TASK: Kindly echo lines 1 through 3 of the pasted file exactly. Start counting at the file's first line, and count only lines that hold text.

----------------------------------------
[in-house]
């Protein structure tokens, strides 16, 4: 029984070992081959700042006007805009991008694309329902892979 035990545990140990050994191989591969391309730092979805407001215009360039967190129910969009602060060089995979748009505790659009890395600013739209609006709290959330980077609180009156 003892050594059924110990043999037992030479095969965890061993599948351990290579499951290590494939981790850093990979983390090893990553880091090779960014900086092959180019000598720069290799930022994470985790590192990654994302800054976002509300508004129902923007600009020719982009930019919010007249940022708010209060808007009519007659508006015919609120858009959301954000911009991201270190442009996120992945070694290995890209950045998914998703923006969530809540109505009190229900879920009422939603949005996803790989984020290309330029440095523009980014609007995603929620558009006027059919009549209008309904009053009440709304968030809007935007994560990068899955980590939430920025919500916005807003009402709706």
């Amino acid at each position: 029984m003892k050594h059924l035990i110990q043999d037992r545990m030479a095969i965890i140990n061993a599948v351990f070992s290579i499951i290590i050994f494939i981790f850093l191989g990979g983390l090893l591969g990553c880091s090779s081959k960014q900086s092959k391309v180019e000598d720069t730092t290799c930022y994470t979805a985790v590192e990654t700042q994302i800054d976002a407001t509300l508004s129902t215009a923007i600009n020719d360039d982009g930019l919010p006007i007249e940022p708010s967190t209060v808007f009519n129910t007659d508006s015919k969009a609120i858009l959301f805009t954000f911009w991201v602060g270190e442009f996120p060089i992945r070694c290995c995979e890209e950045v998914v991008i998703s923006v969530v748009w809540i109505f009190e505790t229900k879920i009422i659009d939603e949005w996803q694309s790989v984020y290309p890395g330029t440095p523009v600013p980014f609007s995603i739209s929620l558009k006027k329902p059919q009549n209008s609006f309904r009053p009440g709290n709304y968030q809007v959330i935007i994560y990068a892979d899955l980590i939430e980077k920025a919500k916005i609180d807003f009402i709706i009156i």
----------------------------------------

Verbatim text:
[in-house]
């Protein structure tokens, strides 16, 4: 029984070992081959700042006007805009991008694309329902892979 035990545990140990050994191989591969391309730092979805407001215009360039967190129910969009602060060089995979748009505790659009890395600013739209609006709290959330980077609180009156 003892050594059924110990043999037992030479095969965890061993599948351990290579499951290590494939981790850093990979983390090893990553880091090779960014900086092959180019000598720069290799930022994470985790590192990654994302800054976002509300508004129902923007600009020719982009930019919010007249940022708010209060808007009519007659508006015919609120858009959301954000911009991201270190442009996120992945070694290995890209950045998914998703923006969530809540109505009190229900879920009422939603949005996803790989984020290309330029440095523009980014609007995603929620558009006027059919009549209008309904009053009440709304968030809007935007994560990068899955980590939430920025919500916005807003009402709706």
């Amino acid at each position: 029984m003892k050594h059924l035990i110990q043999d037992r545990m030479a095969i965890i140990n061993a599948v351990f070992s290579i499951i290590i050994f494939i981790f850093l191989g990979g983390l090893l591969g990553c880091s090779s081959k960014q900086s092959k391309v180019e000598d720069t730092t290799c930022y994470t979805a985790v590192e990654t700042q994302i800054d976002a407001t509300l508004s129902t215009a923007i600009n020719d360039d982009g930019l919010p006007i007249e940022p708010s967190t209060v808007f009519n129910t007659d508006s015919k969009a609120i858009l959301f805009t954000f911009w991201v602060g270190e442009f996120p060089i992945r070694c290995c995979e890209e950045v998914v991008i998703s923006v969530v748009w809540i109505f009190e505790t229900k879920i009422i659009d939603e949005w996803q694309s790989v984020y290309p890395g330029t440095p523009v600013p980014f609007s995603i739209s929620l558009k006027k329902p059919q009549n209008s609006f309904r009053p009440g709290n709304y968030q809007v959330i935007i994560y990068a892979d899955l980590i939430e980077k920025a919500k916005i609180d807003f009402i709706i009156i």